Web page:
With baseball season still six weeks away, 6,000 people cycled through Safeco Field over Presidents Day weekend to experience Topgolf.
A ball sails over the outfield grass of Safeco Field and careens off the padded green wall.
It’s not a ringing double in the gap. It’s Topgolf.
The shot lands just beyond a large blue target, shaped like a glorified dartboard, planted squarely in left field.
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“That’s 10 points. Not bad.”
With baseball season still six weeks away, 6,000 people cycled through Safeco Field over Presidents Day weekend to experience Topgolf — a global sports entertainment community that puts a different spin on golf and breathes fresh air into the sport.
“We are the place where millennials hit golf balls,” said Erik Anderson, Topgolf’s Co-Chairman and CEO. “You get to play the game, you can compete and trash talk with your friends, flirt with your girlfriend.”
Music blaring on the loudspeakers, the next shot lands squarely in the middle of a yellow target. The screen tracks the ball in realtime, adding 40 points to the score. This is not your grandpa’s version of golf.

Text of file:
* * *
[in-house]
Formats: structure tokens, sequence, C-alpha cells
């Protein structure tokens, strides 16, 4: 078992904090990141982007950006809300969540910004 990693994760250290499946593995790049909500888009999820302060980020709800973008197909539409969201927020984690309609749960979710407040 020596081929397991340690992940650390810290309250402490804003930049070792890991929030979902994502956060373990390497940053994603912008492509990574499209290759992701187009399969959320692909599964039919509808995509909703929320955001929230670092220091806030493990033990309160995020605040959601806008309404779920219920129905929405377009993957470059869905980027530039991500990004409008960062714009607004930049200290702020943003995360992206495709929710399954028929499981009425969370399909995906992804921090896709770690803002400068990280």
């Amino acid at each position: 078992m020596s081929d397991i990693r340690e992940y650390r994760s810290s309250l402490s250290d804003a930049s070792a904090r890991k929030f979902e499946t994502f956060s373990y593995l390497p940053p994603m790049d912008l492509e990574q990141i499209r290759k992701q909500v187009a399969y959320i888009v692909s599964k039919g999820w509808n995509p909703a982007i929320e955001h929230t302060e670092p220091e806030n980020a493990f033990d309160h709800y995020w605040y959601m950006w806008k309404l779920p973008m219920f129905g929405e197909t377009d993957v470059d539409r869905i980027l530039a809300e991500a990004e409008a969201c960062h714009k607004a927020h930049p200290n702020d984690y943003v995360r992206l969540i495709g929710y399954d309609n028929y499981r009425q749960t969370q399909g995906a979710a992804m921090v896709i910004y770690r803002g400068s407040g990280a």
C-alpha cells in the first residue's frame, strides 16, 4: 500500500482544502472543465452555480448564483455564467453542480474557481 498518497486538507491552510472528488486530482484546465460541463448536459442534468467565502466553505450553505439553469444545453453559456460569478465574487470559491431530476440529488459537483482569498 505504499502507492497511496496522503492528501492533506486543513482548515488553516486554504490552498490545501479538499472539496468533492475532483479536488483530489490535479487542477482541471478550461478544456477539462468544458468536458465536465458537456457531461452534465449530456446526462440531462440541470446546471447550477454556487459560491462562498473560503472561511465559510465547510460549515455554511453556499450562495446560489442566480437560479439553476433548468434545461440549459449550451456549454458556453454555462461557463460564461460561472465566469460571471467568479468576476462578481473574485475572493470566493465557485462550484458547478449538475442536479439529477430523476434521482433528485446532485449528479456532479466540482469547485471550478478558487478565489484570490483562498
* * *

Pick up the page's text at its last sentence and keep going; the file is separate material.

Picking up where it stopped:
It’s a fusion of bowling and darts at the driving range. Six targets are scattered across the field. The longest target is 140 yards away, the shortest is 40. The goal is simple: Hit the ball as close as you can to the center of the target. Players trade off with three swings apiece, as a screen behind them displays where the ball lands and how many points are earned.
The concept of Topgolf began with two brothers — Steve and Dave Jolliffe — in England. The brothers were hitting golf balls, and wanted to find a way to track their balls. 17 years later, the simple idea has become a global golf phenomenon, with 40 locations — 34 in the U.S.
The idea spawned the game of Topgolf, but the same Toptracer technology is used now on the PGA Tour, and has launched golf into the digital age.
“This is not practice. It’s actually playing a game,” Anderson added. “We’ve really turned it into this digital game.”
Safeco Field is the first stadium to introduce Topgolf Crush — essentially a pop-up version of the game. Anderson says it certainly won’t be the last, as the game will next visit Camping World Stadium in Orlando in March.
Seattle could see Topgolf return permanently someday, as Anderson says his team is exploring options in the area. But on this dreary Presidents Day weekend, Safeco Field and its groundskeepers got a taste of Topgolf.
“We’ve gotten to know the groundskeepers well,” Anderson joked. “They say, ‘you’re going to do what?’”
“We’re going to hit golf balls.”